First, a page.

JESSE E. PARSONS
The Chanute Daily Tribune, Tuesday,
September 5, 1916, Pg. 1 & 3
Vol. XXV, No. 129
FUNERAL SERVICES VERY
THE LAWRENCE RAID HE
Had Lived in Kansas Sixty-One
and Knew Kit Carson and
Brown Well, Having
Jesse E. Parsons, a resident of
Kansas for sixty-one years, an Indian fighter, and a follower of the famous
Santa Fe trail, died at his home, 811 South Central avenue, at 6 o’clock
Sunday morning, September 3, after a long illness. Death was caused by old
The funeral services were held
from his late home at 4:30 o’clock yesterday afternoon. They were very
largely attended by those who took this opportunity of paying a final tribute of
respect to one who had done so much for the upbuilding of the state and the
The services in the home were
conducted by Rev. Charles A. Wilson, pastor of the Presbyterian church.
The Elks had charge of the interment. Besides being an Elk Mr. Parsons
belonged to the Grand Army of the Republic, the Odd Fellows, the Knights of
Pythias and the Sons and Daughters of Justice.
Kansas 61 Years.
Mr. Parsons was 76 years old
having been born in Jackson county, Missouri, October 29, 1839. His father
moved to Kansas fifteen years later settling in Allen county, near Iola.
After a thrilling frontier life, Mr. Parsons began life as a farmer two and
one-half miles northwest of Iola, coming from there to Neosho county in March of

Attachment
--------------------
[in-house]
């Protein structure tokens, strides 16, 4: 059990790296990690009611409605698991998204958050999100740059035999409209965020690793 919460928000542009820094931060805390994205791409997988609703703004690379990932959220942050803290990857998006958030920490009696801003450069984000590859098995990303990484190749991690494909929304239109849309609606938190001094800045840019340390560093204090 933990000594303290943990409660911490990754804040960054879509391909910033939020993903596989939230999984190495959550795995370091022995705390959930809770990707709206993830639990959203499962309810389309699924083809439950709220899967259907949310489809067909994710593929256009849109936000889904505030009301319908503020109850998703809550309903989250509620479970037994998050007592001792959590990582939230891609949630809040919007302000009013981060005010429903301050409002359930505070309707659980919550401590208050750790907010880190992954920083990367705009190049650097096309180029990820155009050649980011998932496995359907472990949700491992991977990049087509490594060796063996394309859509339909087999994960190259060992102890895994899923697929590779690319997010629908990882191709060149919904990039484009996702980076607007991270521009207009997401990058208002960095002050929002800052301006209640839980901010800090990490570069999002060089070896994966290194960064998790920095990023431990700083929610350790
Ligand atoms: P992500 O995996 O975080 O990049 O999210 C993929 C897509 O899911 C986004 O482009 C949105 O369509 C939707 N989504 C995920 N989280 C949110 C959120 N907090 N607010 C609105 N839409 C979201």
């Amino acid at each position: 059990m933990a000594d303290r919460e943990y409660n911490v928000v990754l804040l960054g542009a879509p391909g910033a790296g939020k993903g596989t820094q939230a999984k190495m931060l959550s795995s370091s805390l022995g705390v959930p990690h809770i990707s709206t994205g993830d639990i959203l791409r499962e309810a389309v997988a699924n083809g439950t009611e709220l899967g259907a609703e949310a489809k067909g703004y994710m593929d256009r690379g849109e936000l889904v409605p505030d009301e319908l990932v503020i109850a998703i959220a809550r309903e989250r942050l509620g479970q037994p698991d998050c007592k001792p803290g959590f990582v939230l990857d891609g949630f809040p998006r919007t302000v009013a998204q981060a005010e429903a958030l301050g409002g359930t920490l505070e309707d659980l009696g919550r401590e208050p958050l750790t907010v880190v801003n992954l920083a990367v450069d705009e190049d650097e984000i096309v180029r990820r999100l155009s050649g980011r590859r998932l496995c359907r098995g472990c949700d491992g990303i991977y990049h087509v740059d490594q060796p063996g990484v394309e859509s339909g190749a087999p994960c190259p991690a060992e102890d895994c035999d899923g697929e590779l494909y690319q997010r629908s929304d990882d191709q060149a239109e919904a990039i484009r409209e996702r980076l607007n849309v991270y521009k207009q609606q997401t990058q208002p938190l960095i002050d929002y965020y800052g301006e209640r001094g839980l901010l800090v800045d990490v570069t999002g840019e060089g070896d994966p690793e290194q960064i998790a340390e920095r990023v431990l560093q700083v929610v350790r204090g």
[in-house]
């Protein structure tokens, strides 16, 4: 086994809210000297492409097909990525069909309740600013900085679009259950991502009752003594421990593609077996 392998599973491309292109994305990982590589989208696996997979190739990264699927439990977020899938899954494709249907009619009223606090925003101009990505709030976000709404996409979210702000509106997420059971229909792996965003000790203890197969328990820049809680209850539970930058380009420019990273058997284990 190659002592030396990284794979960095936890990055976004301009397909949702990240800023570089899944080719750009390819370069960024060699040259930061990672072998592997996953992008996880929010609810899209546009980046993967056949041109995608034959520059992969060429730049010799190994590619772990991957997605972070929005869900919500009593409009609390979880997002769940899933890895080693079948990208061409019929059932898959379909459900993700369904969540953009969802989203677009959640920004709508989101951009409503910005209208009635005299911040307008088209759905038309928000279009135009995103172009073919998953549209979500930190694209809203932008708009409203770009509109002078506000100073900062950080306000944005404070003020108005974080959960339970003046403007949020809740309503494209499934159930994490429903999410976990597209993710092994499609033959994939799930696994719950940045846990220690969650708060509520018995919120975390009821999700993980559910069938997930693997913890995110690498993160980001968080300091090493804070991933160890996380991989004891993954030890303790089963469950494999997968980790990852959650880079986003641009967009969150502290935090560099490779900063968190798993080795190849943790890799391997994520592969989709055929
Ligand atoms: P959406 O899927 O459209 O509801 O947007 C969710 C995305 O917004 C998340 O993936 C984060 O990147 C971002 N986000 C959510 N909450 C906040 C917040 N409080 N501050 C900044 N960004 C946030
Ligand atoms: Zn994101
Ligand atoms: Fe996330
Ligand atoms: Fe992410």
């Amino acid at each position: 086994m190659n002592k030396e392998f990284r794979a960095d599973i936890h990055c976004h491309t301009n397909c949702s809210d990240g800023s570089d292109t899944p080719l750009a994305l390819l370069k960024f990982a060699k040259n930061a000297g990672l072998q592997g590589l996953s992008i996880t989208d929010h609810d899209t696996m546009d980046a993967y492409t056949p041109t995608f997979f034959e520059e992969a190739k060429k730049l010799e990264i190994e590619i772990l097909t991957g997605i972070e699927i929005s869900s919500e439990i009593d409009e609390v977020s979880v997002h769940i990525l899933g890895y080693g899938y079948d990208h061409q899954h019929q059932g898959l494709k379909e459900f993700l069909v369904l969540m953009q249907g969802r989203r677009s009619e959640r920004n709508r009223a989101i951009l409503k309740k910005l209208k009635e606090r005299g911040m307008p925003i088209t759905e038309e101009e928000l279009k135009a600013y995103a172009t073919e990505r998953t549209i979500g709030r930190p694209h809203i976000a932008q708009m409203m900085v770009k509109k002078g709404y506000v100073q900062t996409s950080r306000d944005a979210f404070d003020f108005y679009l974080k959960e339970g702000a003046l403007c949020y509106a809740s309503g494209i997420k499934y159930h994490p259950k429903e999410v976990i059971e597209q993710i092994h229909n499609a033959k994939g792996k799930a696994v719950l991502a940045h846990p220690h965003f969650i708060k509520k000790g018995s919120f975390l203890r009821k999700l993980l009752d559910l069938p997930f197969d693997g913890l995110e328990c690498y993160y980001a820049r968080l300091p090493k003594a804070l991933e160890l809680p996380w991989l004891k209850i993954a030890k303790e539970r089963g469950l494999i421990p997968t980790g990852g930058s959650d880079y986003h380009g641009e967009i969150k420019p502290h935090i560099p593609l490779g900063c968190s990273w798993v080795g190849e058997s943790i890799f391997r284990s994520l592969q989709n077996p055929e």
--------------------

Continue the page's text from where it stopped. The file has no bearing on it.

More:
1870. He took a claim southeast of Chanute, which he improved and
cultivated until 1899, when he moved to the city.
He enlisted in the summer of 1861
in Company C of the First Kansas Cavalry, which was mustered into the service
the following January for three years in the Ninth Cavalry. The regiment
belonged to the frontier guards at first, but was afterwards sent to the Seventh
Corps, operating on Red river and in Lower Arkansas.
The first rebels were encountered
before the regiment got fairly away from home and before it was uniformed, but
the first real fight occurred at Timbered Hills. The chief engagements of
the next year were Locust Grove and Newtonia, Mo., and in 1863 the battle of
Prairie Grove was fought and a sort of “rough-tumble” with the enemy
was continued until Mr. Parson’s term of enlistment expired. He entered
the army as a private and was mustered out as second lieutenant of Company C in
the Ninth Kansas Cavalry, organized in October, 1868 (sic), for service on the
frontier, his regiment covering the territory from Fort Hays to Fort Sill during
the fall and winter of that year.
and School Board Member.
Mr. Parsons was elected sheriff of
the county in November 1885 and served two years. He was director on the
school board in District No. 44 for twenty-two years.
Mr. Parsons married Julia A Tye in
April of 1866. She was a daughter of Drury Tye, who settled in Allen
county in 1857. They were the parents of four children—two sons and two
daughters, of whom only the daughters survive. They are Miss Lou Parsons
and Mrs. R. M. Green, both of the home address.
Kit Carson and John Brown.
The story of Mr. Parsons’s early
life is one of continuous adventure, Fighting Indians, driving cattle over the
trackless plains, serving his country during the Civil war and driving mule
teams over the famous Santa Fe trail formed his every day occupation until he
had reached middle life. He knew Kit Carson and John Brown well, having
spent weeks with them in pioneer days.
Fifty-eight years ago he was a